Home Sweet Home:
The Huskies returned to campus after a one-season absence. They are playing home games at Bank of America Arena at Hec Edmundson Pavilion. The Pavilion underwent a 19-month renovation from March of 1999 to November of 2000. The interior was completely redesigned while the building's exterior went unchanged. Despite an increased seating capacity from 7,900 to approximately 10,000, the arena possesses a more intimate, basketball-only configuration. The Huskies have won 748 games in the Pavilion since it opened on Dec. 27, 1927, more victories than any other school in its current arena. Washington compiled a 47-9 record in its final four seasons (1996-99) at the old Pavilion before playing last season at KeyArena in downtown Seattle during renovations.
Two starters and nine lettermen return from last year's team, including senior guard Michael Johnson, UW's top statistical returnee in points (9.9 ppg), assists (64), 3-pointers (34) and 3-point accuracy (34%). Forward Will Perkins led all Huskies in rebounds (5.9 rpg), field goal accuracy (48%) and blocked shots (39) last season. They are joined by forward Thalo Green who led UW in steals (35) and was second in rebounds (4.9 rpg). Juniors David Dixon and Marlon Shelton return to battle for the starting center spot. The 6-11 Dixon started twice in 2000 while the 6-10 Shelton drew four starts. Senior Bryan Brown has experience at the point guard position after playing as Senque Carey's backup last season. With Carey's transfer to New Mexico, Brown has the inside track on the starting role. He will be pressed by a pair of incoming freshmen point guards from Tacoma, Wash., Curtis Allen and C.J. Massingale. Expect senior swingman Greg Clark to play a major role with increased minutes. The UW's defensive stopper should display his offensive prowess this year. Junior Grant Leep seeks to return from a knee injury that sidelined him for the final 19 games in 2000. Leep possesses a solid inside game with range out to the 3-point line. Sophomore Ben Coffee is an athletic small forward who is a capable rebounder and looks to surface as an offensive threat. Third-year walk-on Travis Duty provides depth for the guard corps.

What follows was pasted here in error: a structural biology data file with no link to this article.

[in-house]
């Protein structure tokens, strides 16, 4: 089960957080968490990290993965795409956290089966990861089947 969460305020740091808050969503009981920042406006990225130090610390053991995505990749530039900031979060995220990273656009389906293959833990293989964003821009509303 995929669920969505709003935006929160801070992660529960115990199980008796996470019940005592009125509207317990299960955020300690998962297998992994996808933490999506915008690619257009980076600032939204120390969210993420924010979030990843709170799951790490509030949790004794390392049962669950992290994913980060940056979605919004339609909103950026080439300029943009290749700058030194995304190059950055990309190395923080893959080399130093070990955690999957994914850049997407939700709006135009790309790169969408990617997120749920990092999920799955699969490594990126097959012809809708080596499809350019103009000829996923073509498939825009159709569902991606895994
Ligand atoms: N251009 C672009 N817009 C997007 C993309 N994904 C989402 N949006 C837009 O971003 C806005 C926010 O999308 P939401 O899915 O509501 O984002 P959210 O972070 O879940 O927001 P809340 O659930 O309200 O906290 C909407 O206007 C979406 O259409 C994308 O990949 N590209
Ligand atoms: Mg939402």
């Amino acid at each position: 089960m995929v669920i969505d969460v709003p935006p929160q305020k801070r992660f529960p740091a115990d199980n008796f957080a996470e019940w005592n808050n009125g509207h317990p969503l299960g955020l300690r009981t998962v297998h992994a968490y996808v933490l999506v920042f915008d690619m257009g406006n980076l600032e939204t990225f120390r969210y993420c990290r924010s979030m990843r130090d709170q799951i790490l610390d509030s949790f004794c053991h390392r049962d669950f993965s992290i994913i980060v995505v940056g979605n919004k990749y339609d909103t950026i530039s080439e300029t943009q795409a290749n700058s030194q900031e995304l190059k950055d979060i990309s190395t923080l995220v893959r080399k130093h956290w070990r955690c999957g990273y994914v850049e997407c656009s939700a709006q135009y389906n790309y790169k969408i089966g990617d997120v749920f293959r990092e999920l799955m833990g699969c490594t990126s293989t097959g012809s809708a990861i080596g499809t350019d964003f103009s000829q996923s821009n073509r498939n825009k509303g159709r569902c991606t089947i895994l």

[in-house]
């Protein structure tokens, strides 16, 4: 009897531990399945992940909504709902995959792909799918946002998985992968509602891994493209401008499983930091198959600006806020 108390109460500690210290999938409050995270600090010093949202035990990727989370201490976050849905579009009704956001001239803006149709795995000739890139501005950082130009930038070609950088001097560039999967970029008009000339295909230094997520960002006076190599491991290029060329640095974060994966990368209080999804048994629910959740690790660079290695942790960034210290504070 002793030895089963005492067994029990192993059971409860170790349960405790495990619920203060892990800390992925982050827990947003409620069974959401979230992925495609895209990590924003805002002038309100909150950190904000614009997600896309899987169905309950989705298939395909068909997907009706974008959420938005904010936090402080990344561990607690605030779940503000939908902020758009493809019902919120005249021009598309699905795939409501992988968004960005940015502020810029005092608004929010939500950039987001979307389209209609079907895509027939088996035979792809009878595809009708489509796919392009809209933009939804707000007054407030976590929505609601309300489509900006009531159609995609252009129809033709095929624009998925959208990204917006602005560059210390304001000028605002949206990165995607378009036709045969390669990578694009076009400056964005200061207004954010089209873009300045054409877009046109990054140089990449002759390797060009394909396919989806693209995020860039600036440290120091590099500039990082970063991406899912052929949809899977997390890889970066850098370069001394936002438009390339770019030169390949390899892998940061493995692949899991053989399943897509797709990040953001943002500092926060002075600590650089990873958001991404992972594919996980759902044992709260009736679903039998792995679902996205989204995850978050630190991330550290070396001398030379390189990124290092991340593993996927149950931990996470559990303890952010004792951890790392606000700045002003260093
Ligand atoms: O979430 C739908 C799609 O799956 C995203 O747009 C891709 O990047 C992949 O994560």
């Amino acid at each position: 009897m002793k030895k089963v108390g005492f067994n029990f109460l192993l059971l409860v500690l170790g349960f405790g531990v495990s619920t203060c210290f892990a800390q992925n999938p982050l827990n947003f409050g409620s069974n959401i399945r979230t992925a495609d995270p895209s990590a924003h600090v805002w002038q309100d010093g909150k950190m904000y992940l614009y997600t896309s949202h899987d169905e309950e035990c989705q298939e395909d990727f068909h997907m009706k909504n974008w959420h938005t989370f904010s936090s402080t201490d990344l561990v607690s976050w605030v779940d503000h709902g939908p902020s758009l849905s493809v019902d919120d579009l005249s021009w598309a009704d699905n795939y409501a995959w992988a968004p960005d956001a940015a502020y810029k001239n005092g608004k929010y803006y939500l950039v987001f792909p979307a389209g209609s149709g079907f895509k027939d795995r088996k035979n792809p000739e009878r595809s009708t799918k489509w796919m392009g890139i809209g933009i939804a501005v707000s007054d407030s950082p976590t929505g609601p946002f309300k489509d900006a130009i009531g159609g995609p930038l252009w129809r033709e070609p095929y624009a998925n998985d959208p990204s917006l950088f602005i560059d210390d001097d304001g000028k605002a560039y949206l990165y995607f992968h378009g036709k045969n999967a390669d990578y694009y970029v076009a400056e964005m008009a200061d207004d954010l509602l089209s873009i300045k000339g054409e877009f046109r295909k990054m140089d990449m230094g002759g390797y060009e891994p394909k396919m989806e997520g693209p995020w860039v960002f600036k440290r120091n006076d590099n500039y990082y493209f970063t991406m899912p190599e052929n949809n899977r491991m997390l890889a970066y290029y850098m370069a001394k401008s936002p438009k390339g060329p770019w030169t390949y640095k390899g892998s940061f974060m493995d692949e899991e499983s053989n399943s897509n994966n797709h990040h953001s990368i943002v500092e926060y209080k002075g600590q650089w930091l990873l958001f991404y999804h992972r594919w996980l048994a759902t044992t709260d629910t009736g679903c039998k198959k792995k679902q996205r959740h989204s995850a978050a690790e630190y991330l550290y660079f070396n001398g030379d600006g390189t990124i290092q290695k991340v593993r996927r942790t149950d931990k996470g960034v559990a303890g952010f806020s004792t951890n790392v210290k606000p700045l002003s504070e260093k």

The Washington roster is bolstered by the addition of three scholarship recruits, including a pair of guards from Tacoma, Wash. Both Curtis Allen, from Wilson High School, and C.J. Massingale, from Mount Tahoma High School, will battle for playing time at point guard as they ranked Nos. 7 and 8 among prospects in the West at that position by Pac-West Hoops. They are the first Tacoma natives to receive scholarships from the Washington basketball team since Steve Matzen who lettered from 1977 to 1980. Allen was the state Class 4A player of the year, averaging 25.2 points and 4.0 assists per game. Massingale averaged 22 points, 8 rebounds and 6 assists to win his second straight Narrows League Bridge Division MVP award. Bolstering the frontcourt is 6-9, 270-pound DeMarcus Williams from Upland (Calif.) High School. Williams was rated the West's No. 12 center prospect by Pac-West Hoops and was an honorable mention All-America pick by Blue Ribbon magazine. Invited walk-on freshmen Sterling Brown (Woodinville HS) and David Hudson (Rainier Beach HS) are also new to the team. Sophomore Doug Wrenn, a transfer from Connecticut, will red-shirt this season.
Four players departed from last year's team, including three starters and reserve guard Andrew Moritz. The biggest loss is guard Deon Luton who completed his career as the Huskies' No. 8 all-time scorer with 1,488 points. Luton owns every UW 3-point record, including career (212), season (75) and single-game (7) treys. Forward Chris Walcott started 20 games and was a solid inside-outside presence for Washington. Senque Carey started two years at point guard before transferring during the summer to New Mexico. Carey led the team last year with 137 assists, the third-best season total in UW history.
Good seats are available for all Washington home games, including season tickets and other special packages. New this season is the Pepsi 'Fun for Four' Family Pack for quartets of all ages. Get four general admission game tickets, four Pepsi drinks and four hot dogs for only $25. Reserved seats for individual Husky games are $16 while general admission seats are $6 for adults and $3 for high school students, senior citizens and children. University of Washington students with current student identification can purchase individual game tickets for $3 or buy a student season pass for $30 that is also good for women's games. Visit the Husky Ticket Office, located in the Graves Building, or call (206-543-2200) for information. Individual game reserved tickets will also be available for sale through all TicketMaster outlets, phone centers (206-628-0888) or via the internet at www.ticketmaster.com.